How it works
Conventional DC motors employ a mechanical commutator, but new technologies has meant that it is now possible to have an electronic commutator. In both cases, the commutator converts DC into a rotating magnetic field, in order to support continuous rotation. However, the electronic solution affords all the advantages of solid-state construction and operation, plus enables the inherent advantages of brushless motors over their inferior counterparts, without the use of an amplifier. In stark contrast with typical brush DC motor drives, contactors and relays are also eliminated, due to the on-board power supply and built-in directional control.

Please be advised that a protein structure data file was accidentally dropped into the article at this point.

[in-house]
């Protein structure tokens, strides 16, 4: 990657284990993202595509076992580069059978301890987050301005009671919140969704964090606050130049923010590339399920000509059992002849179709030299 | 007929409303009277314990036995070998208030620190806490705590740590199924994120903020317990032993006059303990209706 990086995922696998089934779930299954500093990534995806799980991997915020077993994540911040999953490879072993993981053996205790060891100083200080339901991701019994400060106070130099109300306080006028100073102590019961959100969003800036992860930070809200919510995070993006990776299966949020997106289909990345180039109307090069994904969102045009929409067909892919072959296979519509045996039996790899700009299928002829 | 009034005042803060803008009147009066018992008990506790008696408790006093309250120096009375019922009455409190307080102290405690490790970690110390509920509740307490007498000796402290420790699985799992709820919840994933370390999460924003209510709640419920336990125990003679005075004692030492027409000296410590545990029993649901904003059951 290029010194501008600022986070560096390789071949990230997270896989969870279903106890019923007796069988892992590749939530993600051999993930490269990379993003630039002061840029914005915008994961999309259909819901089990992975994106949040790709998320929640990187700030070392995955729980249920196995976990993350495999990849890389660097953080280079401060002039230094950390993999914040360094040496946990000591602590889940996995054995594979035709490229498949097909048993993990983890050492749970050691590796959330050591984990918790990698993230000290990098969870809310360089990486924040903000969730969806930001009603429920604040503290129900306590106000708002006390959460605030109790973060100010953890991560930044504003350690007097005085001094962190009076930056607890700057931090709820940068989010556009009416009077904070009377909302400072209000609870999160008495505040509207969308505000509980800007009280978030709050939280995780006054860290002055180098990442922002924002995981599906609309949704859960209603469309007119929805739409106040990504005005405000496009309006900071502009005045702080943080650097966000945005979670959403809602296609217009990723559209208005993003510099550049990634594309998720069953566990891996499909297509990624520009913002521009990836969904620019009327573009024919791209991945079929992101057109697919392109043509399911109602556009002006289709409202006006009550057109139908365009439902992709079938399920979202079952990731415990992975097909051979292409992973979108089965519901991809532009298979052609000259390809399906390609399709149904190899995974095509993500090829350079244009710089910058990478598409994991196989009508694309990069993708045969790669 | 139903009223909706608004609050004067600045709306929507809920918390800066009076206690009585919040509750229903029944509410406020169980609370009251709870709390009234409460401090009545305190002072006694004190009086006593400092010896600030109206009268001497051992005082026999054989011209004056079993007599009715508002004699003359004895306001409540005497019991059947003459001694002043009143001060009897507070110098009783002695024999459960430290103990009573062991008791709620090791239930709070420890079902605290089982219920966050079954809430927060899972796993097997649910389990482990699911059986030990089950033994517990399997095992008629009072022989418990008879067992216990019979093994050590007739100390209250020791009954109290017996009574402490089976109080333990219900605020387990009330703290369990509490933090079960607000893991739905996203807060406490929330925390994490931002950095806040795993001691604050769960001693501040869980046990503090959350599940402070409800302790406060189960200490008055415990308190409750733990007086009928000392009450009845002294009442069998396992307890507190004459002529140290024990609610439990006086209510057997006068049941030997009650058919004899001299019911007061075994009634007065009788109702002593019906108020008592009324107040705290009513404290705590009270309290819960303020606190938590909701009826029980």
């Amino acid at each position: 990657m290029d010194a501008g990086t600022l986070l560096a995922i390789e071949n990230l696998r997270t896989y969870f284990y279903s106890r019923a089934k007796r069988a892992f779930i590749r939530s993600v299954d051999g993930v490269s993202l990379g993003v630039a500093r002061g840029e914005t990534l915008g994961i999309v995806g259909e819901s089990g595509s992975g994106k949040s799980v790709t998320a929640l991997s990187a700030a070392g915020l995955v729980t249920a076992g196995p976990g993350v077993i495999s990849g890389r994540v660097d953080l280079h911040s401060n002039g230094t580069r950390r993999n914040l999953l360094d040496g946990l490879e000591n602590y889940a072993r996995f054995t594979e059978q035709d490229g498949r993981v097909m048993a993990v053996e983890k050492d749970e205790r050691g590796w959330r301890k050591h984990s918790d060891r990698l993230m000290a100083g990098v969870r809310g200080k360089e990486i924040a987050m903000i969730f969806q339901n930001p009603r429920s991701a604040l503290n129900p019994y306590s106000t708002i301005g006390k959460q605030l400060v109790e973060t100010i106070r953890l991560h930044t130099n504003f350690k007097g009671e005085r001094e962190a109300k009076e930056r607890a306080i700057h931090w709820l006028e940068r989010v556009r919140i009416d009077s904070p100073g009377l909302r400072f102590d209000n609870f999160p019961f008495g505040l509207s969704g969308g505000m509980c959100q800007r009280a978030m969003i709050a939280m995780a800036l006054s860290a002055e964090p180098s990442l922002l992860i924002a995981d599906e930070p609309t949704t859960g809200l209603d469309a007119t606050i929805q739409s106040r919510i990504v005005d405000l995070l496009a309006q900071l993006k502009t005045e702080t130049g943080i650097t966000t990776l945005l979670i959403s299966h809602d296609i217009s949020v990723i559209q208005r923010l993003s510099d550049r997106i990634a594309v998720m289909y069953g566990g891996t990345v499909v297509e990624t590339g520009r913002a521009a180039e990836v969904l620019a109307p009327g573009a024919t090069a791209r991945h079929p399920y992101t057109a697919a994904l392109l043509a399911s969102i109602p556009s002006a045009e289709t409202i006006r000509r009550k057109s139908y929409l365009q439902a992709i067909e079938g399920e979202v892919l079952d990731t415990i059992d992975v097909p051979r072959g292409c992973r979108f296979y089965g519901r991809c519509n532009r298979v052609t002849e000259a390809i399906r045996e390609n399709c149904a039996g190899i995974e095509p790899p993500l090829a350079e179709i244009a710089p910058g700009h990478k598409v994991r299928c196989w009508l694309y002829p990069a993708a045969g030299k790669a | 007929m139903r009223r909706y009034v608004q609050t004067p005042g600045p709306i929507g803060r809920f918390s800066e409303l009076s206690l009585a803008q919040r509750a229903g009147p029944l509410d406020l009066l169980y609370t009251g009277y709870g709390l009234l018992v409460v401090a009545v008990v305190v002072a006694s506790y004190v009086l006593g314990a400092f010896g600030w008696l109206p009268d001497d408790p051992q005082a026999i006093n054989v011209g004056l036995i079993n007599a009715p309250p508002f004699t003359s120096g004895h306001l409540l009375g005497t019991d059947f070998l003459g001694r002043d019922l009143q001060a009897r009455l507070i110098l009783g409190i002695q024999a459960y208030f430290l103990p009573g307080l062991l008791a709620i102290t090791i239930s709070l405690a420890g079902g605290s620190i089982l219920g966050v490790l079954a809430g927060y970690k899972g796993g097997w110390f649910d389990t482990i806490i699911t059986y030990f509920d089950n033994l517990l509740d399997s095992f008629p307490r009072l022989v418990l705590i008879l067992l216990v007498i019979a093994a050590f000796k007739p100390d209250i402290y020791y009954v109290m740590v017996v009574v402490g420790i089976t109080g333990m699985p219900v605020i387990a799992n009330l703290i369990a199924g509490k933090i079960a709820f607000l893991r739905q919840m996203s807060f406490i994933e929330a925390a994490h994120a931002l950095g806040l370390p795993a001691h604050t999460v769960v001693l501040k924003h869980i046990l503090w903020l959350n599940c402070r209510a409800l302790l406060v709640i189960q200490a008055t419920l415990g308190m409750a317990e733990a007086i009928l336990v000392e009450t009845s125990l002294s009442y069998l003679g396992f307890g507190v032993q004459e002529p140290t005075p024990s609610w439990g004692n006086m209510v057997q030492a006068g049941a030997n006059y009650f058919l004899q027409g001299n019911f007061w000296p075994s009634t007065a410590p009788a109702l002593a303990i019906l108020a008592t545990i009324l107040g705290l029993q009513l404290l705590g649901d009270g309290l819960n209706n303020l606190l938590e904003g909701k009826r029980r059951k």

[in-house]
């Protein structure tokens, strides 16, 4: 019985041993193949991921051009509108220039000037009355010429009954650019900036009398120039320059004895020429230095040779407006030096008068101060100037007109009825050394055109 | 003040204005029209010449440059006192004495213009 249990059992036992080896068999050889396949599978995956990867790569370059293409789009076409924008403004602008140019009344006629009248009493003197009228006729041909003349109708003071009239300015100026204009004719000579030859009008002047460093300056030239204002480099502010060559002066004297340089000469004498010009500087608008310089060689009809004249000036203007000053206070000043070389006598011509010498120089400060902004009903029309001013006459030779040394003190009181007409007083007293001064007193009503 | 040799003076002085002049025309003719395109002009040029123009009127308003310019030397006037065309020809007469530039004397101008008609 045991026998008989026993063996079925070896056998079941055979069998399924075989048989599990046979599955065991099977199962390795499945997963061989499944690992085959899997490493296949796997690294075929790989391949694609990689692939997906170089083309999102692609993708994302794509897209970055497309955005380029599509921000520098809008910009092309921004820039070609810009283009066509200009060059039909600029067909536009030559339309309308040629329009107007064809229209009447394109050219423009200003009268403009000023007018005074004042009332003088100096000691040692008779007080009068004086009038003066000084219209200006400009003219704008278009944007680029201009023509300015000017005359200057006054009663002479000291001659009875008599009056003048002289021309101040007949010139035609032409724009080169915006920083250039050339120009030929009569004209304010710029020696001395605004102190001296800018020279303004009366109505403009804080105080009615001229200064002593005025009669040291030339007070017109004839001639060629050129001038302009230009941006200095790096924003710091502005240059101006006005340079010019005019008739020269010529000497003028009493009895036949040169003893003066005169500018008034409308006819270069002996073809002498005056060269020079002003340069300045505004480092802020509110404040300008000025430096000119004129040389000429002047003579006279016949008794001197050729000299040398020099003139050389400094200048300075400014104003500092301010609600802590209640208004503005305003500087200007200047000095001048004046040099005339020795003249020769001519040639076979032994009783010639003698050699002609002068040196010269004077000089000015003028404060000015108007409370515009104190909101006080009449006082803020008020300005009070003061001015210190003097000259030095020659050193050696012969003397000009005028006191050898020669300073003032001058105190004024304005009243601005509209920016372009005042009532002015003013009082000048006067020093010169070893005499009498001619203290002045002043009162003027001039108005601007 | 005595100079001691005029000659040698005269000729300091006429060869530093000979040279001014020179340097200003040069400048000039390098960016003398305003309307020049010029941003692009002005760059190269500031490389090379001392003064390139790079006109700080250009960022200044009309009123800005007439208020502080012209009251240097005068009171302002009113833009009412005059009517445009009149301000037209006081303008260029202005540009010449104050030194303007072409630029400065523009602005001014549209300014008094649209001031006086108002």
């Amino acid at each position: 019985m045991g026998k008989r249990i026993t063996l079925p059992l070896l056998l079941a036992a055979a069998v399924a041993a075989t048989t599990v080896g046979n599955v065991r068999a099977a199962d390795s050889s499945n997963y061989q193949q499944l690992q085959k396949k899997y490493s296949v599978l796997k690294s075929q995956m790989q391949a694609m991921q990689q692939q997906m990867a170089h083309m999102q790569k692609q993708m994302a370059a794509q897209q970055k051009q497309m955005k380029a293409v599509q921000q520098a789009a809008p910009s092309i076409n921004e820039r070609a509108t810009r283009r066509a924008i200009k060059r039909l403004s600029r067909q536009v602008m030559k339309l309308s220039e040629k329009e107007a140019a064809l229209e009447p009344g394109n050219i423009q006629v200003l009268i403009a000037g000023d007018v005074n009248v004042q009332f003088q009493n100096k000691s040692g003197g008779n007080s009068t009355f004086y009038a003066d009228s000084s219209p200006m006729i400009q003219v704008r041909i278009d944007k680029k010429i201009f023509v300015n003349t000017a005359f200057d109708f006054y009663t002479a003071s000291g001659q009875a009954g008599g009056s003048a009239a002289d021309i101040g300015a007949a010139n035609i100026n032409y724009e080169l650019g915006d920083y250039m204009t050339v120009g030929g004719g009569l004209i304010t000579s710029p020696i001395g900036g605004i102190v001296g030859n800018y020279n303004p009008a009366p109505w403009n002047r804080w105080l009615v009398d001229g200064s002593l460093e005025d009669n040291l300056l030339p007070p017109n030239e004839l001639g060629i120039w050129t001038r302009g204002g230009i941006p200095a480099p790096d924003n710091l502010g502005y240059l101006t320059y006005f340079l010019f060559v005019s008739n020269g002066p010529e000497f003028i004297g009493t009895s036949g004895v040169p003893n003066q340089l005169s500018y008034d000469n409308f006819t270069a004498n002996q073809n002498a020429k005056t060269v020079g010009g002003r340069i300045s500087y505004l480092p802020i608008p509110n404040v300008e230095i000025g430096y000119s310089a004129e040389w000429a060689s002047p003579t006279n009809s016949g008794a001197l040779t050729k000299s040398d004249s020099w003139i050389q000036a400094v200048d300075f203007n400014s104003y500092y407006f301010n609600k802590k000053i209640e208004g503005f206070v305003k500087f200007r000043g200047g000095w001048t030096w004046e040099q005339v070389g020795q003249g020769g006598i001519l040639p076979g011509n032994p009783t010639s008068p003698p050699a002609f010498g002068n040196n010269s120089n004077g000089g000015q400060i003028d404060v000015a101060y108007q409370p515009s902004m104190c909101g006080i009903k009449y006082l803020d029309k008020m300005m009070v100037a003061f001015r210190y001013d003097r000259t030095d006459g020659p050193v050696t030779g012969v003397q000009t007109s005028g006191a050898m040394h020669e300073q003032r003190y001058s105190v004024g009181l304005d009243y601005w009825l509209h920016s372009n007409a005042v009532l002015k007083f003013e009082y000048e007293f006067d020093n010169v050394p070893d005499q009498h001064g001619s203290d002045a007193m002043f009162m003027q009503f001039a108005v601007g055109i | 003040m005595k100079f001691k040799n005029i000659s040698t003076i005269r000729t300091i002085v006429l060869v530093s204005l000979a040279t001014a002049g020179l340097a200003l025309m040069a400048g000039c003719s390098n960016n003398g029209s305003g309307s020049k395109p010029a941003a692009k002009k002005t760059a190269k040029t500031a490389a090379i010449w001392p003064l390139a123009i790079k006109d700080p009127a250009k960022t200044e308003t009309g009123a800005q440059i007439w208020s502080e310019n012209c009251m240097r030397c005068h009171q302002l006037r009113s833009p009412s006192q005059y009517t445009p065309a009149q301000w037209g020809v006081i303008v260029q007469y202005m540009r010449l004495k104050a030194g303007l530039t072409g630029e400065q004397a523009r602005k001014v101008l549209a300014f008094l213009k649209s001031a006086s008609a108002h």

With the advent of this technological milestone, new levels of performance, efficiency and power density are being made available, with reduced operational and maintenance costs. Applications such as hydraulic power units, integrated starter/alternators, low voltage and small hybrid vehicles, and numerous others, which were previously too complex and expensive, and therefore limited to high end niche markets such as aerospace and military platforms, are now commercially viable.
A brushless motor drive typically consists of two parts – the motor and the amplifier. A motor with an electronics commutator integrates the essential electronics with the motor this approach enables the motor to utilize an industry-standard DC controller. The result is a brushless motor that operates with the simplicity of a DC motor.